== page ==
What have been the drawbacks of static typing for you?


#1

Hi everyone,

I’m set to make the case at work for transitioning to TypeScript from JavaScript.

We currently use Rails and React. I know from years of experience with Ruby and JS that it can be difficult to track down where something is defined or used, and the most common error you’ll see in logs is calling methods on null.

Meanwhile, Rust avails a plethora of incredible developer tools made possible by its type system: looking up definitions, looking up uses, knowing for certain the type of an object at a particular line of code, and so on. I take Rust as a gold standard for type systems, so, wanting to be fair in my assessment, I want to know what the pain points have been for you.

I’ve been keeping in mind an analysis of what is possible in the super-dynamic languages of Ruby and JavaScript while working on features and such, trying to find patterns that just wouldn’t be possible with static typing. I can’t think of much that I’ve seen done via metaprogramming in a Rails app, for example, that wouldn’t be just as well served by compile-time macros or even regular modules and function calls.

Now, I’ve heard the argument that static typing requires more keyboard typing. Or that its not worth adding types to small projects. I consider that tradeoff pretty trivially in favor of static typing in any large project. I don’t mind being more explicit in code in order to make it easier on myself later.

What I want to know is if you’ve seen drawbacks to your workflow, the kind of patterns you can express in code, or other issues because of strong typing. What has become more painful, awkward, or contrived?

Discussion of what becomes more pleasant is alright, but I’m mostly looking for drawbacks.


#2

As far as I know there are no definitive studies showing that dynamic or static typing is overall better. These are different approaches, with different trade-offs.

It’s great not ever having “undefined is not a function” error, but there is an up-front cost of that. You’ll have to structure programs in more rigid way. If you have an existing codebase that takes advantage of dynamism (even if unintentionally), and programmers who don’t “think in types”, then there might be extra cost of switching.

However, of all the objections, “more typing” is probably the weakest one. It used to be a big issue in the old C++ or Java, but as languages with type inference have shown, that was just a “bug” in the design of older languages. Nowadays you can have static types and not type* them all the time (*not a pun).

Some specifics:

  • In JS I keep forgetting to add await when calling async methods, so I end up trying to use a Promise of result as if it was the result.

    const user = /*await*/ get_user(); 
    if (user) {}
    if (!user.has_email) {}
    

    neither line throws an error, but due to type mixup it changes meaning of the code and performs nonsense operations.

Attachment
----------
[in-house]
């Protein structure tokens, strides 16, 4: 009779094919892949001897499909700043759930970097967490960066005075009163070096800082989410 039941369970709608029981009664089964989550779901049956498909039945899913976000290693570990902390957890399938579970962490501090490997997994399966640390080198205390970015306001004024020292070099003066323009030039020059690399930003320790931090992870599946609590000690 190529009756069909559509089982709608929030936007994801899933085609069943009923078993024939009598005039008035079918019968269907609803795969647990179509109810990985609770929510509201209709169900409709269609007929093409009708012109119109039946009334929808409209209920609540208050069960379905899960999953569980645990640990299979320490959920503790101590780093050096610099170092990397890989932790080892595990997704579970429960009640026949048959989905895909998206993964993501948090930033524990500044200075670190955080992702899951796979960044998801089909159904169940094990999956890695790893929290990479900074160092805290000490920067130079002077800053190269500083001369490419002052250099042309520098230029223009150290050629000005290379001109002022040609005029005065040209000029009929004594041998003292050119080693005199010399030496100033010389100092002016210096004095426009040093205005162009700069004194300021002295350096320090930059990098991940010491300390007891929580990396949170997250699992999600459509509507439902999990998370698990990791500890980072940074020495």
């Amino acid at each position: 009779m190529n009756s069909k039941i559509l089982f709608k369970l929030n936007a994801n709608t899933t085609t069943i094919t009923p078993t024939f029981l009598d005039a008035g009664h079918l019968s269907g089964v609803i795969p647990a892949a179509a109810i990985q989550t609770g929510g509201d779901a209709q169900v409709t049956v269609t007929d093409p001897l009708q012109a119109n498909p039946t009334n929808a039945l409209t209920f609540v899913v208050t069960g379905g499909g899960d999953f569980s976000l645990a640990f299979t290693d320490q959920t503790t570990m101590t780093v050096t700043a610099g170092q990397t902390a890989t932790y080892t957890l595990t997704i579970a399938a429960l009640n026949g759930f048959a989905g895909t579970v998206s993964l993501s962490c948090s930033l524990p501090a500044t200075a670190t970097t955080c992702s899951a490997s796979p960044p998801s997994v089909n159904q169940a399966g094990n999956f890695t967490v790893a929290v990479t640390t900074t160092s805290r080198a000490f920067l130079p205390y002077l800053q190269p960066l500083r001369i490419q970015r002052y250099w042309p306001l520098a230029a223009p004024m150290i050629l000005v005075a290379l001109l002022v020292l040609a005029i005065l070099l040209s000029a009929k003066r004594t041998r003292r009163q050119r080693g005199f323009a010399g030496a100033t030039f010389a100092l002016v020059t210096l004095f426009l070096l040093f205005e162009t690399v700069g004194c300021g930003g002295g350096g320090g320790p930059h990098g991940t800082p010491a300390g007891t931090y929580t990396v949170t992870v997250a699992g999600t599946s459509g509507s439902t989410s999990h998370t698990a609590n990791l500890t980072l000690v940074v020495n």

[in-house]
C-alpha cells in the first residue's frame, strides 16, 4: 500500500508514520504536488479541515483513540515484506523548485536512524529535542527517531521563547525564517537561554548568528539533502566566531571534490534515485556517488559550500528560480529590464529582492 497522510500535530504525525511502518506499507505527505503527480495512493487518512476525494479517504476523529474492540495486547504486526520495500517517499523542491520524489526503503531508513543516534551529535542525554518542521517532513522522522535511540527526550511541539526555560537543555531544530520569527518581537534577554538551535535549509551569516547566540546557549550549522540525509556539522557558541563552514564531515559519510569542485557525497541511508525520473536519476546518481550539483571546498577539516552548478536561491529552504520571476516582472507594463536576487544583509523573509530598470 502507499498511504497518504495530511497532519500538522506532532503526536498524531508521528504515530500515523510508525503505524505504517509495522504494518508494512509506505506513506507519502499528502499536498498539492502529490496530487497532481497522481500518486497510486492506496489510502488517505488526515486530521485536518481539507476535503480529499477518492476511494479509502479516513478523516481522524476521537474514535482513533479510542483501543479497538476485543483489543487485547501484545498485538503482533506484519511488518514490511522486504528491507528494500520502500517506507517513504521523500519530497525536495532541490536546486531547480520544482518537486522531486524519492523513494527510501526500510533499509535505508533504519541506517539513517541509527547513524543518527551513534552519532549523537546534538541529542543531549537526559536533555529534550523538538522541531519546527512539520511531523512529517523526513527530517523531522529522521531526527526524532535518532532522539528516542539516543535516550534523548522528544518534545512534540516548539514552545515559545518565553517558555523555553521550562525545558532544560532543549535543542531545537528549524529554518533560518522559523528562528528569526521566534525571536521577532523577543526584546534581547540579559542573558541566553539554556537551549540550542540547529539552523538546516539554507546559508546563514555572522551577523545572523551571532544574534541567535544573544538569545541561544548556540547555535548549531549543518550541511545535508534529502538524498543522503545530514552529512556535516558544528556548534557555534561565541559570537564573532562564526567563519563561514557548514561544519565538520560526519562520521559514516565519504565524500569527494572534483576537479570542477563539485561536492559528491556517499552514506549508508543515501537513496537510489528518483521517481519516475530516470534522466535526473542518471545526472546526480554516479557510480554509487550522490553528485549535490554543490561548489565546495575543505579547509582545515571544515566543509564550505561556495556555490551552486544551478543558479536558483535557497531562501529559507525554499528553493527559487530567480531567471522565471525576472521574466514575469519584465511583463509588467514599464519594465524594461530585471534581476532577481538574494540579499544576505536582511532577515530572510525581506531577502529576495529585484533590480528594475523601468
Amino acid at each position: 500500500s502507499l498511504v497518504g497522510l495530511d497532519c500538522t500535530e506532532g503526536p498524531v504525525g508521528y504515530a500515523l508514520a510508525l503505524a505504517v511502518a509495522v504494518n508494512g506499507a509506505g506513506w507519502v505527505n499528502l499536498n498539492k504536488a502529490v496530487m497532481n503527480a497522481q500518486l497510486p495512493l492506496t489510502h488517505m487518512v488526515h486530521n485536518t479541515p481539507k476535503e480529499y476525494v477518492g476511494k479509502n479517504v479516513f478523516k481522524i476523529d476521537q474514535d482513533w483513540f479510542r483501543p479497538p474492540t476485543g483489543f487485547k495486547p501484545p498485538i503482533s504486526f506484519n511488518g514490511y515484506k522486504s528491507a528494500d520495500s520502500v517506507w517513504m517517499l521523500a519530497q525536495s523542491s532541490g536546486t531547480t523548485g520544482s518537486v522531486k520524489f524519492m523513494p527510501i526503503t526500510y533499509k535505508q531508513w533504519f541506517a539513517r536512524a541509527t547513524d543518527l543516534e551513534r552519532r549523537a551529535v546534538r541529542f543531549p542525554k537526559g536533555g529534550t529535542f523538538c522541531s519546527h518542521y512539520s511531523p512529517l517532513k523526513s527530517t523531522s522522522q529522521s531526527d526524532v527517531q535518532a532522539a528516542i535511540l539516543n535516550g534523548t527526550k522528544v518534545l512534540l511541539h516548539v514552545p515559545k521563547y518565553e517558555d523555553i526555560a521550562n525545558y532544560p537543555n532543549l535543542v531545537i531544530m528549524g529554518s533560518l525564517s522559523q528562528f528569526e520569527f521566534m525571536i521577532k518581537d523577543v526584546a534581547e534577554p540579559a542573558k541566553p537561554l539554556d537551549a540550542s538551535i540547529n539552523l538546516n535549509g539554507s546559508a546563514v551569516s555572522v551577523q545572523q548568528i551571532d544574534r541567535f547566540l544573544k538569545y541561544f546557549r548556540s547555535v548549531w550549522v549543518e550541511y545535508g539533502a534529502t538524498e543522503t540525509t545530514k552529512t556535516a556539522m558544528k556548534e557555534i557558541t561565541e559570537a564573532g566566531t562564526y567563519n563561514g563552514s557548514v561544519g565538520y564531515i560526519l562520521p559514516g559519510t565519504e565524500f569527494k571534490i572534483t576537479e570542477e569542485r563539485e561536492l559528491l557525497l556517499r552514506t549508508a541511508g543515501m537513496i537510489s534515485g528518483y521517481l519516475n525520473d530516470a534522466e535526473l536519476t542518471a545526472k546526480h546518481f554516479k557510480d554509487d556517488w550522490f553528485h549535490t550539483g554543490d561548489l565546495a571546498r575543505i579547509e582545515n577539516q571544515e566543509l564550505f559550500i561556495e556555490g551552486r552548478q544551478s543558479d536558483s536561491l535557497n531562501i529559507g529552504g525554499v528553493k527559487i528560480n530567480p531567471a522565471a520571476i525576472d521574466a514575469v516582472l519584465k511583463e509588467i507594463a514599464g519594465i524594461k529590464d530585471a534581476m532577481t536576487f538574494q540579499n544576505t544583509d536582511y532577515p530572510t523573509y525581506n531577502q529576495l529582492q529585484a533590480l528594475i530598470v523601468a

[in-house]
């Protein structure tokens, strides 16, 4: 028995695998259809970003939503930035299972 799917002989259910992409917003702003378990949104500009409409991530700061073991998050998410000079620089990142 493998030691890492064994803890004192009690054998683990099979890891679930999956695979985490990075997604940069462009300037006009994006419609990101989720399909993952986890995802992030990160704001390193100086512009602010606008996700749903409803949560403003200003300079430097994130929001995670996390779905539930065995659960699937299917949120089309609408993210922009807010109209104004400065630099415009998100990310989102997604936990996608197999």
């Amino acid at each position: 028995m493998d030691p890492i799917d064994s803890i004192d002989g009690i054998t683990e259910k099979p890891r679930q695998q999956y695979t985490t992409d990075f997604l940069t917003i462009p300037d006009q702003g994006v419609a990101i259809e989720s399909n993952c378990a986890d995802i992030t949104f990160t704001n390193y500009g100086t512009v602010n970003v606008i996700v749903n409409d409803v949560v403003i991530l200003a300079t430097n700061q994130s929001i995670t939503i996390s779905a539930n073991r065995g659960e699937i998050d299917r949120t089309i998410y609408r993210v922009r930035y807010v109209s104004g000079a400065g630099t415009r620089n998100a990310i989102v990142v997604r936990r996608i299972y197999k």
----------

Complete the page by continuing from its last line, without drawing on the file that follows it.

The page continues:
• There’s a whole class of errors when your front-end prints [object Object] somewhere.

  • That’s very Rust-specific, but I got used to fn foo() {1} returning 1 in Rust. I keep doing that in JS and get undefined :slight_smile:

Drawbacks of static typing:

  • It’s mainly about upfront cost of declaring types and then sticking to the types. It is quicker to use duck typing, instead of defining structures, interfaces, unions, etc.

  • With powerful type systems there’s no end to how far you can go to guarantee things about your program, but you might create a complex monster.

Both of these are probably harsher in Rust where you have more advanced type system, and it’s not optional. With TypeScript you have gradual typing, so you still have option of not using types where it doesn’t make sense.


#3

Hi

Im not a expert in TypeScript or JavaScript.
But Ive done some in typescript, in the beginning I hated it :slight_smile:
But now I love it.

Typescript cons:

  • cant run it without any transpiler

Typescript(+tslint) pros

  • find bugs you never saw (less bugs)
  • easier to read others code
  • easier to refactor
  • since you do transpile you can pretty much use all the new cool stuff

3 projects I did for fun in typescript to learn more:

Hopefully Ill have more time and start learning some more rust :slight_smile:
Finally got debugging working in windows, very useful, easier to see weird bugs when I see whats going on


#4

Anecdotally and only tangentially related to the question, but I think null-safety is a problem mostly orthogonal to static vs dynamic typing. In my personal experience, I’ve seen much more NPEs in Java than in Python, presumably because Python prefers to through an exception where Java would haply return null. It’s also interesting that Erlang, a dynamic language, does not have null, instead, optional values are represented as tagged values like {:ok value} or :error, so you have to explicitly unwrap the happy case.


#5

Debugging. If you’ll get an exception in dynamically typed language, you’ll get enough information to know where it came from. With Rust, you only know that something returned an error, and any details can be lost. In Python, I can set debugger to wherever I want to, and once I am there, I can introspect everything to figure out the cause. With Rust, its not not easy.


#6

Just so you know, debugging works in Rust (on every platform I’ve written it on?), and RUST_BACKTRACE=full exists. It can be annoying to setup breakpoints and other things (hello Windows!), but I’ve never had backtracing fail on me (even if you have 64 threads running it’ll give you the backtrace (well, it’ll spam you)).

# REM Windows